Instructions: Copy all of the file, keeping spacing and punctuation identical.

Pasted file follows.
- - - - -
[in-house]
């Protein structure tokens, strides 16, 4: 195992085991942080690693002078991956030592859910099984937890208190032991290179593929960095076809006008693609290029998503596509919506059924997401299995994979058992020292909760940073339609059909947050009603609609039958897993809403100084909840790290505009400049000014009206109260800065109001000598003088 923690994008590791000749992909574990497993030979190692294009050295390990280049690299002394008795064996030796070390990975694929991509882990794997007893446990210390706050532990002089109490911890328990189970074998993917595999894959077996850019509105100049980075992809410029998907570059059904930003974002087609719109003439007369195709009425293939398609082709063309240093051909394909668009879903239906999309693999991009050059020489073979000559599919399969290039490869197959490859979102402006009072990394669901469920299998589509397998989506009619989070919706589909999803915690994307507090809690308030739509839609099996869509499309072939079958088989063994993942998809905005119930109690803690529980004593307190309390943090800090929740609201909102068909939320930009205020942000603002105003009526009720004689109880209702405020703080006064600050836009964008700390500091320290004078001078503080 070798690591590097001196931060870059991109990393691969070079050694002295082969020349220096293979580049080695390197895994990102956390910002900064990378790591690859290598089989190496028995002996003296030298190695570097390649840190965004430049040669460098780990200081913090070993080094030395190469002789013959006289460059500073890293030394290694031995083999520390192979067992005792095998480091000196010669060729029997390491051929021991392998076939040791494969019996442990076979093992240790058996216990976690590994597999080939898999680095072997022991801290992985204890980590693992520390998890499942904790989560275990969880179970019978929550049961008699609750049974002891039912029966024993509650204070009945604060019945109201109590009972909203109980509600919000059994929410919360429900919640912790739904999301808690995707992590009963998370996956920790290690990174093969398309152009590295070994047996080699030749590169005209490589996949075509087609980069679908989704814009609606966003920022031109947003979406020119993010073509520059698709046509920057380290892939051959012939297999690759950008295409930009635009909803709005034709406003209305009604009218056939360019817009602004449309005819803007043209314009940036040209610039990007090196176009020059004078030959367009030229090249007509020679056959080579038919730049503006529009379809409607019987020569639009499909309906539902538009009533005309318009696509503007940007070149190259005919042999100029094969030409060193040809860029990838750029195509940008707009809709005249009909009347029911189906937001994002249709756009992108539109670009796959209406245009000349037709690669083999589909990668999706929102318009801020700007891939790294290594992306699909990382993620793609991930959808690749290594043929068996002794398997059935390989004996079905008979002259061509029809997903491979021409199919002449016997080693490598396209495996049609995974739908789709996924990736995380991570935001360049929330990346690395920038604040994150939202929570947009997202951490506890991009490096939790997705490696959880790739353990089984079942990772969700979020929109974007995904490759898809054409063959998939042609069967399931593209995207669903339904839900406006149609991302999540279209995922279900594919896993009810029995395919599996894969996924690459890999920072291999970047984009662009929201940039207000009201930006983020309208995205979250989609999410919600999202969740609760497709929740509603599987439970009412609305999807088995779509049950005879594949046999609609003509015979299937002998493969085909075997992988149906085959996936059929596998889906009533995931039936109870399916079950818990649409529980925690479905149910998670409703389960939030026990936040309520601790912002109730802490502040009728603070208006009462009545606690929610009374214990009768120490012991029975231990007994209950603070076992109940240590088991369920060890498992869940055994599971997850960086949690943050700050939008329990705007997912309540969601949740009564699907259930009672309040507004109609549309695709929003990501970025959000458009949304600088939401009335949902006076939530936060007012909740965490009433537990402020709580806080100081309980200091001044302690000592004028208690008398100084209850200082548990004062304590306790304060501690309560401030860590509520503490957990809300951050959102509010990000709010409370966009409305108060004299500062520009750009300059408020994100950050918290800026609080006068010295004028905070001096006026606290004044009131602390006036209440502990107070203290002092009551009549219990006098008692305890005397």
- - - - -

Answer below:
[in-house]
């Protein structure tokens, strides 16, 4: 195992085991942080690693002078991956030592859910099984937890208190032991290179593929960095076809006008693609290029998503596509919506059924997401299995994979058992020292909760940073339609059909947050009603609609039958897993809403100084909840790290505009400049000014009206109260800065109001000598003088 923690994008590791000749992909574990497993030979190692294009050295390990280049690299002394008795064996030796070390990975694929991509882990794997007893446990210390706050532990002089109490911890328990189970074998993917595999894959077996850019509105100049980075992809410029998907570059059904930003974002087609719109003439007369195709009425293939398609082709063309240093051909394909668009879903239906999309693999991009050059020489073979000559599919399969290039490869197959490859979102402006009072990394669901469920299998589509397998989506009619989070919706589909999803915690994307507090809690308030739509839609099996869509499309072939079958088989063994993942998809905005119930109690803690529980004593307190309390943090800090929740609201909102068909939320930009205020942000603002105003009526009720004689109880209702405020703080006064600050836009964008700390500091320290004078001078503080 070798690591590097001196931060870059991109990393691969070079050694002295082969020349220096293979580049080695390197895994990102956390910002900064990378790591690859290598089989190496028995002996003296030298190695570097390649840190965004430049040669460098780990200081913090070993080094030395190469002789013959006289460059500073890293030394290694031995083999520390192979067992005792095998480091000196010669060729029997390491051929021991392998076939040791494969019996442990076979093992240790058996216990976690590994597999080939898999680095072997022991801290992985204890980590693992520390998890499942904790989560275990969880179970019978929550049961008699609750049974002891039912029966024993509650204070009945604060019945109201109590009972909203109980509600919000059994929410919360429900919640912790739904999301808690995707992590009963998370996956920790290690990174093969398309152009590295070994047996080699030749590169005209490589996949075509087609980069679908989704814009609606966003920022031109947003979406020119993010073509520059698709046509920057380290892939051959012939297999690759950008295409930009635009909803709005034709406003209305009604009218056939360019817009602004449309005819803007043209314009940036040209610039990007090196176009020059004078030959367009030229090249007509020679056959080579038919730049503006529009379809409607019987020569639009499909309906539902538009009533005309318009696509503007940007070149190259005919042999100029094969030409060193040809860029990838750029195509940008707009809709005249009909009347029911189906937001994002249709756009992108539109670009796959209406245009000349037709690669083999589909990668999706929102318009801020700007891939790294290594992306699909990382993620793609991930959808690749290594043929068996002794398997059935390989004996079905008979002259061509029809997903491979021409199919002449016997080693490598396209495996049609995974739908789709996924990736995380991570935001360049929330990346690395920038604040994150939202929570947009997202951490506890991009490096939790997705490696959880790739353990089984079942990772969700979020929109974007995904490759898809054409063959998939042609069967399931593209995207669903339904839900406006149609991302999540279209995922279900594919896993009810029995395919599996894969996924690459890999920072291999970047984009662009929201940039207000009201930006983020309208995205979250989609999410919600999202969740609760497709929740509603599987439970009412609305999807088995779509049950005879594949046999609609003509015979299937002998493969085909075997992988149906085959996936059929596998889906009533995931039936109870399916079950818990649409529980925690479905149910998670409703389960939030026990936040309520601790912002109730802490502040009728603070208006009462009545606690929610009374214990009768120490012991029975231990007994209950603070076992109940240590088991369920060890498992869940055994599971997850960086949690943050700050939008329990705007997912309540969601949740009564699907259930009672309040507004109609549309695709929003990501970025959000458009949304600088939401009335949902006076939530936060007012909740965490009433537990402020709580806080100081309980200091001044302690000592004028208690008398100084209850200082548990004062304590306790304060501690309560401030860590509520503490957990809300951050959102509010990000709010409370966009409305108060004299500062520009750009300059408020994100950050918290800026609080006068010295004028905070001096006026606290004044009131602390006036209440502990107070203290002092009551009549219990006098008692305890005397």